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SUNDAY JUNE 13

HEALTH DEBATE

DO ANY LOVE POTIONS ACTUALLY WORK?

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THE DOCTOR DR CINDY PAN

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ver the centuries, hundreds of substances have been purported to have desire-arousing qualities, but sadly none has ever been proven to actually work. The most powerful aphrodisiac does not come in a potion or pill, but in the form of a loving, fulfilling relationship based on good communication, commitment and caring. Once you have that most essential ingredient, there are many ways to further enhance the sexual experience and promote desire. These include ensuring you optimise your physical, emotional and psychological wellbeing and take care of your relationship. Enhance your physical wellbeing with adequate rest as well as exercise and good general nutrition. Optimise your emotional wellbeing by working on your self-esteem, sexual self-esteem and body image. Allow yourself to enjoy pleasurable sexual thoughts and fantasies to create sexual anticipation. Create a conducive atmosphere by setting aside a time and a place where you will not be distracted and where you can be comfortable and relaxed enough to feel playful, amorous and adventurous. The best way to enhance each person’s desire varies according to the individual, however in general, women tend to respond favourably to romantic gestures such as flowers, thoughtful little gifts and compliments, affection, communication and quality time, whereas men tend to respond more to variety and novelty in lovemaking, spontaneity, lingerie, nudity and erotica. All these things may seem somewhat clichéd or even frivolous and superficial, but all that really matters is that you figure out what works for you and your partner and accept and respect what works for others, even if it doesn’t appeal to you. Indeed, by far and away the most important and essential elements in enhancing sexual desire (apart from basic physical attraction in the first place) are acceptance, respect, trust and communication. Being able to communicate your respective desires and having mutual acceptance and respect is a good start for any sexual relationship and far more beneficial than a kilo of oysters, ginseng, rhinoceros horn or ground tigers’ testicles. ■ Dr Cindy Pan has had over 10 years of clinical practice experience. Her books include Pandora’s Box: Lifting The Lid On Life’s Little Nasties (HarperCollins) and Playing Hard To Get (HarperCollins). She appears on television, lectures and speaks about all aspects of health, relationships and wellbeing.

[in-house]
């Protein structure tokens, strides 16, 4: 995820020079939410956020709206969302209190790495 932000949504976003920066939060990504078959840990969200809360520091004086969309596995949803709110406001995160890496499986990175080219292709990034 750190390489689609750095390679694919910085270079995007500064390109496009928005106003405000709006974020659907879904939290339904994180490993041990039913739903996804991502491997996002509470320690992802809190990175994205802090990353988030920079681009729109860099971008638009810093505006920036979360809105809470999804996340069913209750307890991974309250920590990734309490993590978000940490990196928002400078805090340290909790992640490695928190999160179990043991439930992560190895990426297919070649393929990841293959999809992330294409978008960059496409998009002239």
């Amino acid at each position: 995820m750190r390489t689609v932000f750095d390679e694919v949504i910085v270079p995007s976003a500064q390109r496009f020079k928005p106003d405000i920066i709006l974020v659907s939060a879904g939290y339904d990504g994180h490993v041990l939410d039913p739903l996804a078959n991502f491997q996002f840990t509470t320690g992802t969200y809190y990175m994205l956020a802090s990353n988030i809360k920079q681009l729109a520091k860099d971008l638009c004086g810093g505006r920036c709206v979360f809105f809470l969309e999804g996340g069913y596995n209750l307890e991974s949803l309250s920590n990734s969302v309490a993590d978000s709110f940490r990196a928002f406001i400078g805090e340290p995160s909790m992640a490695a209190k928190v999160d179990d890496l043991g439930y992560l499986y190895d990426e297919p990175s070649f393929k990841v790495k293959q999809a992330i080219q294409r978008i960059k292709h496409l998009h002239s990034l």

THE NATUROPATH LEAH HECHTMAN

lack of libido often indicates that something else is awry on a mental, emotional or physical level. Simple reasons such as fatigue cannot be ignored and I often remind patients that libido is a by-product of peak health. Our genes are predisposed to procreate and we have sexual passion when we are at our best. From a physical perspective, a common presentation is someone who is deficient

in zinc. They may have poor hormonal production, lowered mood, hair loss, poor digestive function, insomnia and low libido. Zinc is crucial for sexual reproductive function and regulates and assists the production of hormones. If someone is proven to be zinc deficient (don’t take it if you haven’t been assessed properly), then correct supplementation ameliorates most of these concerns, including low libido.

The emotional and mental aspects of libido cannot be underestimated. Any communication breakdown in relationships is reflected in sexual communication, or lack of it. Occasionally, low libido can be a sign of other serious illnesses. If your libido is low for an extended period of time, or if you have other health concerns, see a health professional.

■ Leah Hechtman is a naturopath and fertility specialist. She is a lecturer, author, researcher and industry consultant and has her own clinical practice in Sydney, NSW. She specialises in fertility, reproductive and psychological health. For more information visit www.naturalhealthfertility.com

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Aphrodisiacs